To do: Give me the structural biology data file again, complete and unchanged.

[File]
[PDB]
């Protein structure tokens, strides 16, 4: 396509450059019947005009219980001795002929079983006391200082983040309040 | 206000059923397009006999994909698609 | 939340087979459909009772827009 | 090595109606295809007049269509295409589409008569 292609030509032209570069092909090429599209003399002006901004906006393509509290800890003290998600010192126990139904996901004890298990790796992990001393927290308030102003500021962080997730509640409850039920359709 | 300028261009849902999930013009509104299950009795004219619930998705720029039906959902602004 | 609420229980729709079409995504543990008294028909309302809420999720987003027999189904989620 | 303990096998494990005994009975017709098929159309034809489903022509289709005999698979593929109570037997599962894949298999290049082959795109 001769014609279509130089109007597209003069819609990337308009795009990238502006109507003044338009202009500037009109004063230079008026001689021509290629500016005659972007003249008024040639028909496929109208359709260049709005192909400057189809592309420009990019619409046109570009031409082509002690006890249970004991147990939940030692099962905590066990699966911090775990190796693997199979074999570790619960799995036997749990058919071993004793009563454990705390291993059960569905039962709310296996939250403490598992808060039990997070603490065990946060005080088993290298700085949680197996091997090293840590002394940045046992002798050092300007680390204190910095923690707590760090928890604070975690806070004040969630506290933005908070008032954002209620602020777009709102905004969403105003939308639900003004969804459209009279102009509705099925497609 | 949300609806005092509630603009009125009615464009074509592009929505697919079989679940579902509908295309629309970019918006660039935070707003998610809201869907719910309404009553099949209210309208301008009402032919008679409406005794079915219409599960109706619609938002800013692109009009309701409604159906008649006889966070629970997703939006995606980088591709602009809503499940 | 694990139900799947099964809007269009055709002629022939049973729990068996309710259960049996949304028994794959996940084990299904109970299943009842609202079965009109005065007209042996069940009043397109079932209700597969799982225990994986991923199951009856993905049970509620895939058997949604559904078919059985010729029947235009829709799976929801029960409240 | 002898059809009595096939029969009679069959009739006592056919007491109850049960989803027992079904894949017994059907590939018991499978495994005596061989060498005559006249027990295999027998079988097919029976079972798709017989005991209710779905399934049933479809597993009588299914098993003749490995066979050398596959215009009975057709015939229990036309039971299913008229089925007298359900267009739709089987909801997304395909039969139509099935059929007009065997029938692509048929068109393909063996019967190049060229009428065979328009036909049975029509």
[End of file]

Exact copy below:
[PDB]
């Protein structure tokens, strides 16, 4: 396509450059019947005009219980001795002929079983006391200082983040309040 | 206000059923397009006999994909698609 | 939340087979459909009772827009 | 090595109606295809007049269509295409589409008569 292609030509032209570069092909090429599209003399002006901004906006393509509290800890003290998600010192126990139904996901004890298990790796992990001393927290308030102003500021962080997730509640409850039920359709 | 300028261009849902999930013009509104299950009795004219619930998705720029039906959902602004 | 609420229980729709079409995504543990008294028909309302809420999720987003027999189904989620 | 303990096998494990005994009975017709098929159309034809489903022509289709005999698979593929109570037997599962894949298999290049082959795109 001769014609279509130089109007597209003069819609990337308009795009990238502006109507003044338009202009500037009109004063230079008026001689021509290629500016005659972007003249008024040639028909496929109208359709260049709005192909400057189809592309420009990019619409046109570009031409082509002690006890249970004991147990939940030692099962905590066990699966911090775990190796693997199979074999570790619960799995036997749990058919071993004793009563454990705390291993059960569905039962709310296996939250403490598992808060039990997070603490065990946060005080088993290298700085949680197996091997090293840590002394940045046992002798050092300007680390204190910095923690707590760090928890604070975690806070004040969630506290933005908070008032954002209620602020777009709102905004969403105003939308639900003004969804459209009279102009509705099925497609 | 949300609806005092509630603009009125009615464009074509592009929505697919079989679940579902509908295309629309970019918006660039935070707003998610809201869907719910309404009553099949209210309208301008009402032919008679409406005794079915219409599960109706619609938002800013692109009009309701409604159906008649006889966070629970997703939006995606980088591709602009809503499940 | 694990139900799947099964809007269009055709002629022939049973729990068996309710259960049996949304028994794959996940084990299904109970299943009842609202079965009109005065007209042996069940009043397109079932209700597969799982225990994986991923199951009856993905049970509620895939058997949604559904078919059985010729029947235009829709799976929801029960409240 | 002898059809009595096939029969009679069959009739006592056919007491109850049960989803027992079904894949017994059907590939018991499978495994005596061989060498005559006249027990295999027998079988097919029976079972798709017989005991209710779905399934049933479809597993009588299914098993003749490995066979050398596959215009009975057709015939229990036309039971299913008229089925007298359900267009739709089987909801997304395909039969139509099935059929007009065997029938692509048929068109393909063996019967190049060229009428065979328009036909049975029509």